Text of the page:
Dallas CowboysTop 10 Stories to Watch at Dallas Cowboys Training Camp: #2 The Reclamation Projects

By Matthew Postins


RattleandHumSports.com gets you read for Dallas Cowboys Training Camp with a look at the Top 10 stories to watch the next few weeks.

The Reclamation Projects

The Dallas Cowboys need improvement on defense, of course. But they’re looking for depth everywhere, too. As part of that quest the team has taken on several reclamation projects, players at varying stages of their careers who might have enough talent to make an impact in 2014, but there’s no way to know for sure until training camp begins. Here are five “reclamation projects” to track for the next few weeks:

Amobi Okoye. At one time this guy was destined to be one of the best interior defensive tackles in the NFL. Six years later he is something far less. He’s been no more than an adequate player in the NFL, but was he miscast in Houston’s system during his four years with the Texans? He spent two years with Cowboys defensive coordinator Rod Marinelli in Chicago (2011-12), but his numbers were pedestrian and he became nothing more than depth. Okoye has been out of football for a full year and he sat out all of the offseason as he wasn’t physically ready for football. The Cowboys are hopeful that Okoye, at the least, can be versatile depth at both tackle positions and play 20-30 snaps a game. That would be a victory for Okoye, based on the past 18 months.

Brandon Weeden. When the Cowboys signed Weeden earlier this offseason it was based on the assumption that Kyle Orton would show up, at some point, to play. Well the Cowboys released Orton, so Weeden will now be one of the most watched players in camp, as he would be Tony Romo’s immediate backup. Weeden’s numbers in Cleveland weren’t very good (5-10 record) and he really only had one significant weapon to work with in wide receiver Josh Gordon. The Cowboys have to rebuild Weeden’s confidence and fundamentals. The problem? The Cowboys don’t have much experience grooming quarterbacks, Romo and Troy Aikman excluded, under owner and general manager Jerry Jones.

Rolando McClain. Just a couple of months ago the four-year veteran linebacker was retired, saying that he just didn’t have the passion for the game anymore. It was the second time he had retired in a year and came days after a lackluster workout with his former team, Baltimore. Based on his pedigree alone, McClain should be a baller (he played at Alabama and one season he led the Raiders in tackles). But two questions. First, is he really passionate about the game? Because if he’s not this won’t work. Second, at a listed weight of 259 pounds can he really be effective in the Cover 2, which is based on speed and quickness? The Cowboys gave up a late-round pick for McClain. He needs to pay them back in the form of playing well enough to earn a roster spot.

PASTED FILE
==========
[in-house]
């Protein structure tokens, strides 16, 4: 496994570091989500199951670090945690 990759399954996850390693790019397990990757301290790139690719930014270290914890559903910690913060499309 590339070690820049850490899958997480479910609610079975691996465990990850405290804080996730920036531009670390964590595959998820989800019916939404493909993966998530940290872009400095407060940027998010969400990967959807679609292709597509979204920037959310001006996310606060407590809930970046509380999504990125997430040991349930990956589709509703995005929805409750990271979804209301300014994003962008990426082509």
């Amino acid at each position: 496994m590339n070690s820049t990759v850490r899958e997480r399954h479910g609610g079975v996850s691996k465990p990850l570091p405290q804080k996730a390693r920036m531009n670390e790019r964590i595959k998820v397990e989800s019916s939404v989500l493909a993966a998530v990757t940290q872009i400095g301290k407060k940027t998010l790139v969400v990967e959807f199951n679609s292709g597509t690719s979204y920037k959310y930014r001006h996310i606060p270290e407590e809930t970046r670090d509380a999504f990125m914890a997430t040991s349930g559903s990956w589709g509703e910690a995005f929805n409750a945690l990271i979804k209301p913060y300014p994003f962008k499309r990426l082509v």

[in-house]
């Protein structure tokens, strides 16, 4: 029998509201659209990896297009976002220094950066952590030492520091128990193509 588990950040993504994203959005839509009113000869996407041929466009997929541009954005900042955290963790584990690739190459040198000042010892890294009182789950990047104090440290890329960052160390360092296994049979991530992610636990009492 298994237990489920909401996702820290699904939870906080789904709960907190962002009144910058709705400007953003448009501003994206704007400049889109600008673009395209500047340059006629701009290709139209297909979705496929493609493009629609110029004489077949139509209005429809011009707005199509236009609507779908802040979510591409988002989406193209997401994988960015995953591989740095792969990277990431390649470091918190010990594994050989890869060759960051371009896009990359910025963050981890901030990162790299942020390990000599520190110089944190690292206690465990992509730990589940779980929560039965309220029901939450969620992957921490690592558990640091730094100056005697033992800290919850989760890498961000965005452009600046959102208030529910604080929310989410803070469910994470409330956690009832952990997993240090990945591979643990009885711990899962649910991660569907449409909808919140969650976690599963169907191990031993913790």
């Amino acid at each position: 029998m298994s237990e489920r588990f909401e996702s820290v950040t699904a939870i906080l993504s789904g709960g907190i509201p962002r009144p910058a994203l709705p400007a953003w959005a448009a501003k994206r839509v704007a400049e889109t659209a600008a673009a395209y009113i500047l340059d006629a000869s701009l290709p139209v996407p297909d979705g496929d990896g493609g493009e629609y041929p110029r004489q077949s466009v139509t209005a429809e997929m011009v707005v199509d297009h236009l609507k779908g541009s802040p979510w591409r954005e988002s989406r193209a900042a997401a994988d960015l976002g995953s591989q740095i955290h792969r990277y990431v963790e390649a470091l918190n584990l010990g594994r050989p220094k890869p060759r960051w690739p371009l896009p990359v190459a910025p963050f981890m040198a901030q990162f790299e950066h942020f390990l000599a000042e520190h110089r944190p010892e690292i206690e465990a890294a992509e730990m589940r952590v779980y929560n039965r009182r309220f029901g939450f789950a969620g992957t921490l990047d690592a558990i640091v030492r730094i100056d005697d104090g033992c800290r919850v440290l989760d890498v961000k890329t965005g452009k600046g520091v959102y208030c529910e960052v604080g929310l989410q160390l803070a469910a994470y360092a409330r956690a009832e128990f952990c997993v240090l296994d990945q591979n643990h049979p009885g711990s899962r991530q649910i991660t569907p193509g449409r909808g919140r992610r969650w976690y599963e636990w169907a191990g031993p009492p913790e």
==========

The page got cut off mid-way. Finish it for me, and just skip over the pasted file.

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The Cowboys will be looking to keep Jeremy Mincey focused on the field not the mixing board

Jeremy Mincey. The Cowboys are hoping that Mincey can be this year’s version of George Selvie. Mincey had a high-water mark of eight sacks in 2011, but has been unable to match that production in the last two years combined. Mincey was lucky enough to play in the Super Bowl a season ago with Denver. The Cowboys are getting a player that has shown signs of being productive and might be in the right frame of mind to bounce back. Want to know why the Jaguars released Mincey last December, on his birthday no less? Head coach Gus Bradley told The Dallas Morning News that he felt Mincey had “too many distractions” in Jacksonville, including his recording studios. So if the Cowboys can keep Mincey from laying down tracks in the studio, this might just work. If the Cowboys can keep him focused on the field, that is.

Anthony Spencer. At this point Spencer qualifies. After his robust 2012 season Spencer played basically one half of football (against Kansas City) last season before microfracture surgery ended his season for good. The Cowboys let him go and then re-signed him at a huge discount on another one-year deal, partly because it became clear that Spencer would not be ready for mini-camp. He wasn’t. Now he may not be ready for training camp. Will Spencer’s body be right enough for him to contribute this season? And if so will he have enough knowledge of Marinelli’s system to contribute? Those are important questions for a player that may end up on the physically unable to perform list to start training camp.